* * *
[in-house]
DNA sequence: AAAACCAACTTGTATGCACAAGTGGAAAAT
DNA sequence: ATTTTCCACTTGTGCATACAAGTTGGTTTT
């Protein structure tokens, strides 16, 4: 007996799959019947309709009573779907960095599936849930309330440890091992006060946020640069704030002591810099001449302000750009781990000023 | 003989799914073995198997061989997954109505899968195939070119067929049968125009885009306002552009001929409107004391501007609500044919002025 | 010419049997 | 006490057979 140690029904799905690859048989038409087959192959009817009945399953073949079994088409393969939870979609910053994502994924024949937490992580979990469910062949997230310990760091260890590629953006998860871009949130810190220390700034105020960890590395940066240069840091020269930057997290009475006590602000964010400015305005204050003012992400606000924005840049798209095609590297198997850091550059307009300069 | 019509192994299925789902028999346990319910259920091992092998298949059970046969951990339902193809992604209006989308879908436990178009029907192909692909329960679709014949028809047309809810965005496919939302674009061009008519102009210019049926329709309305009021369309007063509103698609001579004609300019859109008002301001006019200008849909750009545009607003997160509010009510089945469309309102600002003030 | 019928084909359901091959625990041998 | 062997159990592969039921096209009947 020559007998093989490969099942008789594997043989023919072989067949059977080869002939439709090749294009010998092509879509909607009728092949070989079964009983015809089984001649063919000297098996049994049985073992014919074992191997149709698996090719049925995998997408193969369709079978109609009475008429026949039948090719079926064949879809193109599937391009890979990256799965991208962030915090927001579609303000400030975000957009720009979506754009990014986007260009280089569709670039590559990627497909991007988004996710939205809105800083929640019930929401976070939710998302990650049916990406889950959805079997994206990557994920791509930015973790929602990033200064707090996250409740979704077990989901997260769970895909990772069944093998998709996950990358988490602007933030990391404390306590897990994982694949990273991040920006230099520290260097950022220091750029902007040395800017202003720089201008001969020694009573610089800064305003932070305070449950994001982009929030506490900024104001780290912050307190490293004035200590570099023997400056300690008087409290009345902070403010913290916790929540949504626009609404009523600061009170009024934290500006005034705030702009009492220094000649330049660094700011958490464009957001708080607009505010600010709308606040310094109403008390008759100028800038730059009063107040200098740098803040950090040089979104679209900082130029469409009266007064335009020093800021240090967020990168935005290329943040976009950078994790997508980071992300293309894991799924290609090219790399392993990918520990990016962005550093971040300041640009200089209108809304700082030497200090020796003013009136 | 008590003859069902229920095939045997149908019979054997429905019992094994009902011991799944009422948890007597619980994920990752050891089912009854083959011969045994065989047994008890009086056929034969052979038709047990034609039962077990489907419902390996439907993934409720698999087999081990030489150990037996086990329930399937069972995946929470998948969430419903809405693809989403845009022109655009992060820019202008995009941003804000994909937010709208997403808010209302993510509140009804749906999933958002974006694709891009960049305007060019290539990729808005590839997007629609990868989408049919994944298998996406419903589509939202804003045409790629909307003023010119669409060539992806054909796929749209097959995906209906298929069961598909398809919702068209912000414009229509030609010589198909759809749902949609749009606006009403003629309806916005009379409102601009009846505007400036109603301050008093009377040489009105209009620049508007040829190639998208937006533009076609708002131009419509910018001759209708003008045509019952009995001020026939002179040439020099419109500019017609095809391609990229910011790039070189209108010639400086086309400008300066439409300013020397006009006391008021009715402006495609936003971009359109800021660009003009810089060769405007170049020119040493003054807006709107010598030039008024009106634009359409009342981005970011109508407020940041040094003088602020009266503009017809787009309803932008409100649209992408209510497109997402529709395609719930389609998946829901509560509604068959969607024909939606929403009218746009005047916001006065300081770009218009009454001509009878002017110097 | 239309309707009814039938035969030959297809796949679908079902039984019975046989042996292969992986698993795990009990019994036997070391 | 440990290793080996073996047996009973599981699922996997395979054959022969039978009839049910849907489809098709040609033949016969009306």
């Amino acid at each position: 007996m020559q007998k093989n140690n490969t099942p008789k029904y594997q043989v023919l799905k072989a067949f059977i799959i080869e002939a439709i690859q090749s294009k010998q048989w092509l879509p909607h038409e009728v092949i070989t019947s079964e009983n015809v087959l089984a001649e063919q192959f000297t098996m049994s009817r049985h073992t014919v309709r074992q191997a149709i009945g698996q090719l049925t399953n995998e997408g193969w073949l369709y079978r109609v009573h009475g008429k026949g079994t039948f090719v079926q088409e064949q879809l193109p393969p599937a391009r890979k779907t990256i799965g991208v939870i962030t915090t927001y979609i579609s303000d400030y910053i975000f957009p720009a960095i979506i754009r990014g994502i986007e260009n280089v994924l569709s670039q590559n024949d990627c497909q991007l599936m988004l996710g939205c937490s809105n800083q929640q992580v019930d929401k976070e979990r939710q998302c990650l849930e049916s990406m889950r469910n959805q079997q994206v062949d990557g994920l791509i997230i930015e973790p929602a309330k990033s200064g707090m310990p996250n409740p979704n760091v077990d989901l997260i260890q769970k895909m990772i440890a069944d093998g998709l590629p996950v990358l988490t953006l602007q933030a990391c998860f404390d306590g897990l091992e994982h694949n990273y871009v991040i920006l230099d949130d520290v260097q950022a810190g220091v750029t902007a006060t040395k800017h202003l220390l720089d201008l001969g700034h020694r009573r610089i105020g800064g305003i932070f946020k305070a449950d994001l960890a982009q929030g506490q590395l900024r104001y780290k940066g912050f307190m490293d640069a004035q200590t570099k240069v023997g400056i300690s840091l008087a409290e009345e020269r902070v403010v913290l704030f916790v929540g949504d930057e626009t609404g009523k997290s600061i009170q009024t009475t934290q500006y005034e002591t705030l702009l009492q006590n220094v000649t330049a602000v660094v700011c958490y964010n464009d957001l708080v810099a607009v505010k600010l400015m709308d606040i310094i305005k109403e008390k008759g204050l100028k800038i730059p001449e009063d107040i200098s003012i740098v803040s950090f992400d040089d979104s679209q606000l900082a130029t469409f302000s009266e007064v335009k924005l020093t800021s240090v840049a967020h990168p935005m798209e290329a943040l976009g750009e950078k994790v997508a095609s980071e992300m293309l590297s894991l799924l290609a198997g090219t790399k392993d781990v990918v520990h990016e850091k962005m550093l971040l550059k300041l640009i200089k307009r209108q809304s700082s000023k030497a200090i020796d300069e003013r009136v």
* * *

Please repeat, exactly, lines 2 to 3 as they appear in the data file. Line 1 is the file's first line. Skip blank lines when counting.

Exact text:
DNA sequence: AAAACCAACTTGTATGCACAAGTGGAAAAT
DNA sequence: ATTTTCCACTTGTGCATACAAGTTGGTTTT